What Is a Cost Deferral?

Malcolm Tatum

A cost deferral is a process that involves the creation and tracking of a deferred charge. Charges of this type have to do with expenses that are incurred in the present but are realized in the accounting records during some upcoming period of time, when those charges are anticipated to generate some sort of benefit to the organization. By using a cost deferral approach, the organization is able to incrementally benefit from those delayed charges, either in terms of balancing the budget to better effect or even enjoying some type of tax breaks.

There are a number of different expenses that may be managed using a cost deferral approach.
There are a number of different expenses that may be managed using a cost deferral approach.

With a cost deferral arrangement, expenses that are incurred as the means of launching a project that will generate revenue later on can be spaced out over time. They are usually carried in accounting records as non-current assets until the period in which they are realized. The deferral will be structured, making it possible to realize a portion of the cost over successive periods after those projects have in fact begun to generate some sort of steady cash flow. At that point, the costs can be deducted from the total assets of the organization, with that cash flow balancing the costs with ease. In many cases, the organization can maximize the benefit by also claiming any allowable tax deductions associated with those costs.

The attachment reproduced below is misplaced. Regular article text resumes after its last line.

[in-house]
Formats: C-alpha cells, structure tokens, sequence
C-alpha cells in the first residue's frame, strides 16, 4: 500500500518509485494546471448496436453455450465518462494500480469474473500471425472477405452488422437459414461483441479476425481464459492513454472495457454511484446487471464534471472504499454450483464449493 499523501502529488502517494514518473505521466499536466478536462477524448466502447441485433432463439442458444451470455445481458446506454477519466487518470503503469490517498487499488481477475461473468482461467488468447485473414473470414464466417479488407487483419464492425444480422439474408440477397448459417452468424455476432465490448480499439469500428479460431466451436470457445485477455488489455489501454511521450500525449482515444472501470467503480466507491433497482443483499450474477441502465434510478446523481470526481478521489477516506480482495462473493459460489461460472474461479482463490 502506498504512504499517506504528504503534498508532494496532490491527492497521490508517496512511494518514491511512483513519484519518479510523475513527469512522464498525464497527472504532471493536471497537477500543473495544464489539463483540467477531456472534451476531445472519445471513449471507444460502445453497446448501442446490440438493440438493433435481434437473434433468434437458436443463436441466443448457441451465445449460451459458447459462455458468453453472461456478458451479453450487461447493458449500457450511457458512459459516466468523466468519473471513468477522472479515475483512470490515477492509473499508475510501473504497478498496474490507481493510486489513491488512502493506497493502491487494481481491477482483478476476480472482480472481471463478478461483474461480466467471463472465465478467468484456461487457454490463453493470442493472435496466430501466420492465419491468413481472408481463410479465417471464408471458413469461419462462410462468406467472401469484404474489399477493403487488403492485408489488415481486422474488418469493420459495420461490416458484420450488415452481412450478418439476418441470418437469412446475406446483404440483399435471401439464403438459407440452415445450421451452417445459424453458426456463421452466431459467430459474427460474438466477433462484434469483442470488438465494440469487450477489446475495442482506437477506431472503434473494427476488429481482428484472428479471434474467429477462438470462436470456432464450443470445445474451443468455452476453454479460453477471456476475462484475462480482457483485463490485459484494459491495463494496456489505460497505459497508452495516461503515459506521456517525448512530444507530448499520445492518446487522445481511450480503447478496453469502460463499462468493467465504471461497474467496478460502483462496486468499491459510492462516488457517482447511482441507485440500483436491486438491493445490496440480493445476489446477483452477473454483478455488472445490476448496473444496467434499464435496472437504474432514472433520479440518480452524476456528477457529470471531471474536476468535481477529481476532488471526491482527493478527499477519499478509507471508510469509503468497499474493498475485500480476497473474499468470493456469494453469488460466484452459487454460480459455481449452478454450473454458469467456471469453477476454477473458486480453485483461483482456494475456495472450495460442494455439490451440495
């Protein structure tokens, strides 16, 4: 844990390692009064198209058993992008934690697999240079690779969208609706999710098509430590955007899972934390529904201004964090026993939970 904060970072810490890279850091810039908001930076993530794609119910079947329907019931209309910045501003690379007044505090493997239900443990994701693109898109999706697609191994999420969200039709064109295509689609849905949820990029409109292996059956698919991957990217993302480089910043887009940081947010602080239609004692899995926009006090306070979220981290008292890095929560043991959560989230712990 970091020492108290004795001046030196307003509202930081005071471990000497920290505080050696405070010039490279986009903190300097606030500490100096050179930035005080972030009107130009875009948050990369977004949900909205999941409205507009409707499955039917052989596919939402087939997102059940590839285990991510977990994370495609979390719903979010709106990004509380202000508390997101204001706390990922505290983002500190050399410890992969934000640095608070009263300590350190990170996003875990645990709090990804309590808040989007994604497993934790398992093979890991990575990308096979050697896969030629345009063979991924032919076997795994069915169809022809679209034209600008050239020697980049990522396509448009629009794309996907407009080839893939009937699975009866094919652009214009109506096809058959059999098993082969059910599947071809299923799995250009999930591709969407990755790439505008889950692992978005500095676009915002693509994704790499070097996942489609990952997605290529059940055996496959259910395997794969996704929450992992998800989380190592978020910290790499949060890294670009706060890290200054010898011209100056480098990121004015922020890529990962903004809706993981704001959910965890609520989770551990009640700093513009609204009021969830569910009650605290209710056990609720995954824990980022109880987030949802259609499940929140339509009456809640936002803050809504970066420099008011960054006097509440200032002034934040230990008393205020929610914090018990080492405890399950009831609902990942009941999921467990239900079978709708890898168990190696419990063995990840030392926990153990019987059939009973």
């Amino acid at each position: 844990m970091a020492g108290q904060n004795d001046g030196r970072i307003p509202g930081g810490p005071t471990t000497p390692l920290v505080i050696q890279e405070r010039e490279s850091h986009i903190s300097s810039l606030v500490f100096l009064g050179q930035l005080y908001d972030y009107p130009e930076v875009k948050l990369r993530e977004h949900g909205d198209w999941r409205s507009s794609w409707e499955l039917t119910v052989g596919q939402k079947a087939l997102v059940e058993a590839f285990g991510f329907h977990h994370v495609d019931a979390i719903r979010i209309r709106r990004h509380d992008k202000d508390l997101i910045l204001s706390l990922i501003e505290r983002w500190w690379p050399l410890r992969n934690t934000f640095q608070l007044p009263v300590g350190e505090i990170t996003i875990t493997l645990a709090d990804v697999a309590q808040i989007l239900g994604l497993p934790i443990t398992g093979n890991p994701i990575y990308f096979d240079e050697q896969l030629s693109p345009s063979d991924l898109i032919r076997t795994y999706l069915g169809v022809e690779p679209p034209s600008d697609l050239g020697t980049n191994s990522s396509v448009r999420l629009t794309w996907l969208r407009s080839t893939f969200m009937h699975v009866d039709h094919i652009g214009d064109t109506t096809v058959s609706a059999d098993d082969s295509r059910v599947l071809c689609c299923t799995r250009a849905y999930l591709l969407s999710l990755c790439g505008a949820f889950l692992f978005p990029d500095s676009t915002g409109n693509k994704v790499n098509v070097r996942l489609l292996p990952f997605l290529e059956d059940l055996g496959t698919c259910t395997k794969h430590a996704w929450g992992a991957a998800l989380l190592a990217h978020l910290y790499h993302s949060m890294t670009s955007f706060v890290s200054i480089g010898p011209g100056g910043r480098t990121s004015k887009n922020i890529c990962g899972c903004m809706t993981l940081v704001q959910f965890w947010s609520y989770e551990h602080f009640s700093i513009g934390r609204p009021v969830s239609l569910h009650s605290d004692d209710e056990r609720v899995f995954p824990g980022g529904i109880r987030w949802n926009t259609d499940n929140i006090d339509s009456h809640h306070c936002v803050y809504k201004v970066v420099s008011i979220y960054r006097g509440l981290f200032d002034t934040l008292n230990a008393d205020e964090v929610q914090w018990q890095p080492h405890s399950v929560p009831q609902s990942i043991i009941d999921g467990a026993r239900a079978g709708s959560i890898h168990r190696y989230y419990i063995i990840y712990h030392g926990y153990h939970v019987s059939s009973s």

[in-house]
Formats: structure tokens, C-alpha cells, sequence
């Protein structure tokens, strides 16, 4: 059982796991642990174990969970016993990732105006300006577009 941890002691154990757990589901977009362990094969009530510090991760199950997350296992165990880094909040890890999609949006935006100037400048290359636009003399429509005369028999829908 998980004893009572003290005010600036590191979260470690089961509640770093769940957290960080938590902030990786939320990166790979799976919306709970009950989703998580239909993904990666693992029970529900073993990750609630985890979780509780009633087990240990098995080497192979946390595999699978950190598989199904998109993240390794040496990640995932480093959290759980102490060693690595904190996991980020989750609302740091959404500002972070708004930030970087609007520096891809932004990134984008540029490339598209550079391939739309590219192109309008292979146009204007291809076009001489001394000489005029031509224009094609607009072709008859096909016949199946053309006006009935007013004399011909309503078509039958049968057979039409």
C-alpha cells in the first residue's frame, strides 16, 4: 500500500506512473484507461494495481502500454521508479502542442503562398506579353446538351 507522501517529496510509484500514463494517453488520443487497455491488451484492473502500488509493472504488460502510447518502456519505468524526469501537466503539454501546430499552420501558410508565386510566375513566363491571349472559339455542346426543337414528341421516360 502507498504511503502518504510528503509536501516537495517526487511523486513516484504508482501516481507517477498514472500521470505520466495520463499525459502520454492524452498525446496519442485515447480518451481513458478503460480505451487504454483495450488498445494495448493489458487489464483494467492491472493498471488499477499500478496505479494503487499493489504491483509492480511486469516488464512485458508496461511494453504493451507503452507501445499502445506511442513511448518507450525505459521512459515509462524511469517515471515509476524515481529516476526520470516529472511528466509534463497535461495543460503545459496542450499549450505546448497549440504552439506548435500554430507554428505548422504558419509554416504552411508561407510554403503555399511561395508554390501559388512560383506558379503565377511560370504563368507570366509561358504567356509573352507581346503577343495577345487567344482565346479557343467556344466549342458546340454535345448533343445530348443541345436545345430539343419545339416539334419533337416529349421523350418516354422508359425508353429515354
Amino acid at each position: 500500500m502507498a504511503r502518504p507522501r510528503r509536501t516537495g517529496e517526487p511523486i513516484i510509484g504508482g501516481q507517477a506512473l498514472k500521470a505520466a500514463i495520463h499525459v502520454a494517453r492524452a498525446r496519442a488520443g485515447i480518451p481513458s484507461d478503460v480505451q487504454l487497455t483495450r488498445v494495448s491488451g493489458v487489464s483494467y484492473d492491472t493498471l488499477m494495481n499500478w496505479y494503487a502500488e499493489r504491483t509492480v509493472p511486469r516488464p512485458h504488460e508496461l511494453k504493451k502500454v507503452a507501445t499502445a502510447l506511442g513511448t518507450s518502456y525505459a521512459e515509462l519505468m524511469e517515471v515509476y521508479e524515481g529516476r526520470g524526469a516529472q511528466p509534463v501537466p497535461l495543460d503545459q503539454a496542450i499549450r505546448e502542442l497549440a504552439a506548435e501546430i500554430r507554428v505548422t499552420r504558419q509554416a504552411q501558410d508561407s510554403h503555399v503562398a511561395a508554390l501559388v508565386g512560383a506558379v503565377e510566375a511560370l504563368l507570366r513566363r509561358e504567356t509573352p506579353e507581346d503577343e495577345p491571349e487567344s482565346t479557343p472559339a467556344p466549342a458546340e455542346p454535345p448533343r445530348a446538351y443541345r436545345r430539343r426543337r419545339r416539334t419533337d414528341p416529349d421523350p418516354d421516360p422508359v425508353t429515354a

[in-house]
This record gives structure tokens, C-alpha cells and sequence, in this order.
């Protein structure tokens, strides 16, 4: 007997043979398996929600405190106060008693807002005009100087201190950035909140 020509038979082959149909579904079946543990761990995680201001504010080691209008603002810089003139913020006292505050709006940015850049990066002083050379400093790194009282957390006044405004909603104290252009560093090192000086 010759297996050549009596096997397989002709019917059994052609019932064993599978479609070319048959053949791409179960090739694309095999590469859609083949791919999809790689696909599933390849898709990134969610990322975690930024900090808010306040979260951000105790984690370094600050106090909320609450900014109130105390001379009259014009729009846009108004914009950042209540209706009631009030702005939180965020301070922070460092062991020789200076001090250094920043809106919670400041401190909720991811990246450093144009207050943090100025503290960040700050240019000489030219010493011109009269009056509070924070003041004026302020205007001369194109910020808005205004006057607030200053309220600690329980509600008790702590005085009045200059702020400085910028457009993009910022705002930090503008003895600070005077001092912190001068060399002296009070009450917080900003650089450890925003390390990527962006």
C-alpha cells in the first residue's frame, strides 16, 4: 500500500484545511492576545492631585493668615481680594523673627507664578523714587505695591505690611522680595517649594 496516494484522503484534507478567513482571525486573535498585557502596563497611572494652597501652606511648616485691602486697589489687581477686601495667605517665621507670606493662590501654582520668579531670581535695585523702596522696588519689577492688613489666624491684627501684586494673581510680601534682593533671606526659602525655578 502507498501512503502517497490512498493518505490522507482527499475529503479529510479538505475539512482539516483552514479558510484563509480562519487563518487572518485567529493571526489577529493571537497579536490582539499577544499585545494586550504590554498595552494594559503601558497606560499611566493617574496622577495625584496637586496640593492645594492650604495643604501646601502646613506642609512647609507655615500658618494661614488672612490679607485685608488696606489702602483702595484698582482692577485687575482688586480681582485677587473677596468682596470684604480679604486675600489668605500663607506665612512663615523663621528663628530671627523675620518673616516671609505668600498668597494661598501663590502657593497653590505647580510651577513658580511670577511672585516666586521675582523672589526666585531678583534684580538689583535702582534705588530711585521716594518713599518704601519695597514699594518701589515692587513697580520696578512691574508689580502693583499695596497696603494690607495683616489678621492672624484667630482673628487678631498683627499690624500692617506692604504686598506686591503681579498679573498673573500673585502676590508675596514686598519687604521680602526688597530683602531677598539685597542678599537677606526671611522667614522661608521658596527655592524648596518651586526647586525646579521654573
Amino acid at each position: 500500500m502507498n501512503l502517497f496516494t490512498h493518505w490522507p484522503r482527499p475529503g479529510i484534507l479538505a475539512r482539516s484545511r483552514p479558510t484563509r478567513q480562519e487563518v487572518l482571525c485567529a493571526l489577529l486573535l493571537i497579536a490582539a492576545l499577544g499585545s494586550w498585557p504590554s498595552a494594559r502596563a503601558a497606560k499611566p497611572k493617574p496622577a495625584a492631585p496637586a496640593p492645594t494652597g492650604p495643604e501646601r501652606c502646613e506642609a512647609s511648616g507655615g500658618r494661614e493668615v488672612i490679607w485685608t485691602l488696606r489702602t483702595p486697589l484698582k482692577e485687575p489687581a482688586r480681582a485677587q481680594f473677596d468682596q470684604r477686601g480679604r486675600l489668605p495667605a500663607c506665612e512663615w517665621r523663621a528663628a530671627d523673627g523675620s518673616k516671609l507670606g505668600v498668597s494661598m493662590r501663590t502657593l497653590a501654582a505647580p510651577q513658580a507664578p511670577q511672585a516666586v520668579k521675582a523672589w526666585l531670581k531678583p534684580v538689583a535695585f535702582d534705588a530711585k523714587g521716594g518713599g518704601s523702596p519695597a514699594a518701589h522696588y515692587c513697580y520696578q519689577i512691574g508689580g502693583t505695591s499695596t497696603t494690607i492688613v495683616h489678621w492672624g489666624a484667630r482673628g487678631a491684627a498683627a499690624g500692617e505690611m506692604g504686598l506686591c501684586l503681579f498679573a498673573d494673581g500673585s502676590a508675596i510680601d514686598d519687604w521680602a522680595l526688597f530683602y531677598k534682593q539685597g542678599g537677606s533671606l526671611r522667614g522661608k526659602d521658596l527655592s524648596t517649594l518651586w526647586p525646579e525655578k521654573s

There are a number of different expenses that may be managed using a cost deferral approach. Costs associated with the execution of an advertising campaign may be managed with a financial deferral strategy, realizing the cost incrementally at the campaign triggers additional sales and more revenue for a business. New business entities that are in the start-up phase may also use the cost deferral approach to get through those first difficult months of operation until the operation begins to produce revenue. Even older businesses may use a cost deferral strategy to manage the expenses that are associated with some type of long-term debt, making it possible to realize that debt during periods in which doing so will benefit the business in some manner.

While there are exceptions, cost deferral usually has to do with some sort of expense that can be recognized over an extended period of time. The actual process of tracking the deferral process must be in compliance with generally accepted accounting principles. In addition, companies and other entities that choose to use this method should also make sure the expenses are tracked in a manner that is considered within any tax laws and regulations that may apply. Doing so means there is less potential for any of the expenses to be posted incorrectly in the accounting records, or for an opportunity to claim a deduction overlooked.

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